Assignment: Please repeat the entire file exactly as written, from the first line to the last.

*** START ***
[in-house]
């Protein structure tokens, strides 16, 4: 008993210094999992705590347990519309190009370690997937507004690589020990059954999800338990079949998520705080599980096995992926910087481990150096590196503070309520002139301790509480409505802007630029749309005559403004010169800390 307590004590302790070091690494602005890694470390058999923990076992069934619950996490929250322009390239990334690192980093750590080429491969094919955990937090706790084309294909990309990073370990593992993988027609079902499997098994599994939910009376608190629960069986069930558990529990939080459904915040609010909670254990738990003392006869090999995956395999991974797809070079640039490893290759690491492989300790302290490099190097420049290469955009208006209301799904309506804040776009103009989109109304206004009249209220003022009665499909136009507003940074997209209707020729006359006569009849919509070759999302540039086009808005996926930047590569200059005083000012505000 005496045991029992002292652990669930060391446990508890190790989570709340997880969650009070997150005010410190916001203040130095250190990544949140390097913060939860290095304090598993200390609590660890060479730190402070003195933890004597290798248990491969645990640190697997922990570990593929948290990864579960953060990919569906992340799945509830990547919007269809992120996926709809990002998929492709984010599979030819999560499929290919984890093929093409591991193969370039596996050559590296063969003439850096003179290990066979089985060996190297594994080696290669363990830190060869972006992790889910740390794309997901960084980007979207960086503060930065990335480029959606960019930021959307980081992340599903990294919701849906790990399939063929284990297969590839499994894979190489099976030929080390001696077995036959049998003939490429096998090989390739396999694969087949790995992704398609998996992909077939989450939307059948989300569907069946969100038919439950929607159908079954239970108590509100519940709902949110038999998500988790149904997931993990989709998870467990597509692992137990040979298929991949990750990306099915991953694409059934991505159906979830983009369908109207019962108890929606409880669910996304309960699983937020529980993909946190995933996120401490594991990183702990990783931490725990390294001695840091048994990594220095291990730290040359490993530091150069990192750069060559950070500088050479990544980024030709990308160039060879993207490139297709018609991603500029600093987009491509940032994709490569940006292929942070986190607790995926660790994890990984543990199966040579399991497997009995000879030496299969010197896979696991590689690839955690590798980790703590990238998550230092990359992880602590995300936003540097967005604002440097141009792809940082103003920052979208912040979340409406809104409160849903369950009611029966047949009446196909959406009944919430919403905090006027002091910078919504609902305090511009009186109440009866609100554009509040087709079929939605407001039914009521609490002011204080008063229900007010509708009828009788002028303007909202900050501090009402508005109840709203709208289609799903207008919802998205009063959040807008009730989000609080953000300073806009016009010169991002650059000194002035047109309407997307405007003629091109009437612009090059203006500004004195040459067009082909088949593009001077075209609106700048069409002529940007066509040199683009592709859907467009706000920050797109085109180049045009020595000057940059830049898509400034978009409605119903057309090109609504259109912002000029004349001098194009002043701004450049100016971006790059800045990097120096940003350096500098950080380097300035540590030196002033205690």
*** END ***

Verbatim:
[in-house]
């Protein structure tokens, strides 16, 4: 008993210094999992705590347990519309190009370690997937507004690589020990059954999800338990079949998520705080599980096995992926910087481990150096590196503070309520002139301790509480409505802007630029749309005559403004010169800390 307590004590302790070091690494602005890694470390058999923990076992069934619950996490929250322009390239990334690192980093750590080429491969094919955990937090706790084309294909990309990073370990593992993988027609079902499997098994599994939910009376608190629960069986069930558990529990939080459904915040609010909670254990738990003392006869090999995956395999991974797809070079640039490893290759690491492989300790302290490099190097420049290469955009208006209301799904309506804040776009103009989109109304206004009249209220003022009665499909136009507003940074997209209707020729006359006569009849919509070759999302540039086009808005996926930047590569200059005083000012505000 005496045991029992002292652990669930060391446990508890190790989570709340997880969650009070997150005010410190916001203040130095250190990544949140390097913060939860290095304090598993200390609590660890060479730190402070003195933890004597290798248990491969645990640190697997922990570990593929948290990864579960953060990919569906992340799945509830990547919007269809992120996926709809990002998929492709984010599979030819999560499929290919984890093929093409591991193969370039596996050559590296063969003439850096003179290990066979089985060996190297594994080696290669363990830190060869972006992790889910740390794309997901960084980007979207960086503060930065990335480029959606960019930021959307980081992340599903990294919701849906790990399939063929284990297969590839499994894979190489099976030929080390001696077995036959049998003939490429096998090989390739396999694969087949790995992704398609998996992909077939989450939307059948989300569907069946969100038919439950929607159908079954239970108590509100519940709902949110038999998500988790149904997931993990989709998870467990597509692992137990040979298929991949990750990306099915991953694409059934991505159906979830983009369908109207019962108890929606409880669910996304309960699983937020529980993909946190995933996120401490594991990183702990990783931490725990390294001695840091048994990594220095291990730290040359490993530091150069990192750069060559950070500088050479990544980024030709990308160039060879993207490139297709018609991603500029600093987009491509940032994709490569940006292929942070986190607790995926660790994890990984543990199966040579399991497997009995000879030496299969010197896979696991590689690839955690590798980790703590990238998550230092990359992880602590995300936003540097967005604002440097141009792809940082103003920052979208912040979340409406809104409160849903369950009611029966047949009446196909959406009944919430919403905090006027002091910078919504609902305090511009009186109440009866609100554009509040087709079929939605407001039914009521609490002011204080008063229900007010509708009828009788002028303007909202900050501090009402508005109840709203709208289609799903207008919802998205009063959040807008009730989000609080953000300073806009016009010169991002650059000194002035047109309407997307405007003629091109009437612009090059203006500004004195040459067009082909088949593009001077075209609106700048069409002529940007066509040199683009592709859907467009706000920050797109085109180049045009020595000057940059830049898509400034978009409605119903057309090109609504259109912002000029004349001098194009002043701004450049100016971006790059800045990097120096940003350096500098950080380097300035540590030196002033205690």